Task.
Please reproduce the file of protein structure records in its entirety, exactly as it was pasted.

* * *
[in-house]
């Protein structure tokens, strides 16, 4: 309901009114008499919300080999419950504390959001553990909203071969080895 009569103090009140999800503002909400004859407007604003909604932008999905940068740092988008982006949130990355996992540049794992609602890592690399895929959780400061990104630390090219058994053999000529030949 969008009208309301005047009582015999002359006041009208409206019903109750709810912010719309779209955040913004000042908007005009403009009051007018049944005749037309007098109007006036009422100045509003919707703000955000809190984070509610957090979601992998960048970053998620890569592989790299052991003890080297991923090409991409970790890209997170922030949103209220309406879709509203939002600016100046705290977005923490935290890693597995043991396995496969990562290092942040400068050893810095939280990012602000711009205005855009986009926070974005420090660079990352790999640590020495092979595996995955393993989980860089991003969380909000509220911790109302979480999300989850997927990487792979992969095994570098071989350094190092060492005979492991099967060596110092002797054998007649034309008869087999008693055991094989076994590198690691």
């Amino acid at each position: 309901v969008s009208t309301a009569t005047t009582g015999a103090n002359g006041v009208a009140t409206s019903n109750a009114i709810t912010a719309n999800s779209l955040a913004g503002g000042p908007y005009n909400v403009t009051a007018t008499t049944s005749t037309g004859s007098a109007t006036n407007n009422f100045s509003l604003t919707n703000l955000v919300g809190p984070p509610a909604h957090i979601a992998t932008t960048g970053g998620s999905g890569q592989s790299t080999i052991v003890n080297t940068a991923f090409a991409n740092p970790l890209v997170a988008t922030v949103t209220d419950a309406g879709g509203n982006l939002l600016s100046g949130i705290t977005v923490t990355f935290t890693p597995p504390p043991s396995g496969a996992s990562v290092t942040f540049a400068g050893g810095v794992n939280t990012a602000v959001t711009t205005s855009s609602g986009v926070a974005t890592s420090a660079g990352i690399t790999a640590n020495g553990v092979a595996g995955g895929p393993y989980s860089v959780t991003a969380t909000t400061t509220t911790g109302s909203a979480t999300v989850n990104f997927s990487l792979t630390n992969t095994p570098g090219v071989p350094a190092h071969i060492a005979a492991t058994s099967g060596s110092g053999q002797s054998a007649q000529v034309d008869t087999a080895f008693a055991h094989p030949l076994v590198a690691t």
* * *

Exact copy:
[in-house]
């Protein structure tokens, strides 16, 4: 309901009114008499919300080999419950504390959001553990909203071969080895 009569103090009140999800503002909400004859407007604003909604932008999905940068740092988008982006949130990355996992540049794992609602890592690399895929959780400061990104630390090219058994053999000529030949 969008009208309301005047009582015999002359006041009208409206019903109750709810912010719309779209955040913004000042908007005009403009009051007018049944005749037309007098109007006036009422100045509003919707703000955000809190984070509610957090979601992998960048970053998620890569592989790299052991003890080297991923090409991409970790890209997170922030949103209220309406879709509203939002600016100046705290977005923490935290890693597995043991396995496969990562290092942040400068050893810095939280990012602000711009205005855009986009926070974005420090660079990352790999640590020495092979595996995955393993989980860089991003969380909000509220911790109302979480999300989850997927990487792979992969095994570098071989350094190092060492005979492991099967060596110092002797054998007649034309008869087999008693055991094989076994590198690691």
């Amino acid at each position: 309901v969008s009208t309301a009569t005047t009582g015999a103090n002359g006041v009208a009140t409206s019903n109750a009114i709810t912010a719309n999800s779209l955040a913004g503002g000042p908007y005009n909400v403009t009051a007018t008499t049944s005749t037309g004859s007098a109007t006036n407007n009422f100045s509003l604003t919707n703000l955000v919300g809190p984070p509610a909604h957090i979601a992998t932008t960048g970053g998620s999905g890569q592989s790299t080999i052991v003890n080297t940068a991923f090409a991409n740092p970790l890209v997170a988008t922030v949103t209220d419950a309406g879709g509203n982006l939002l600016s100046g949130i705290t977005v923490t990355f935290t890693p597995p504390p043991s396995g496969a996992s990562v290092t942040f540049a400068g050893g810095v794992n939280t990012a602000v959001t711009t205005s855009s609602g986009v926070a974005t890592s420090a660079g990352i690399t790999a640590n020495g553990v092979a595996g995955g895929p393993y989980s860089v959780t991003a969380t909000t400061t509220t911790g109302s909203a979480t999300v989850n990104f997927s990487l792979t630390n992969t095994p570098g090219v071989p350094a190092h071969i060492a005979a492991t058994s099967g060596s110092g053999q002797s054998a007649q000529v034309d008869t087999a080895f008693a055991h094989p030949l076994v590198a690691t």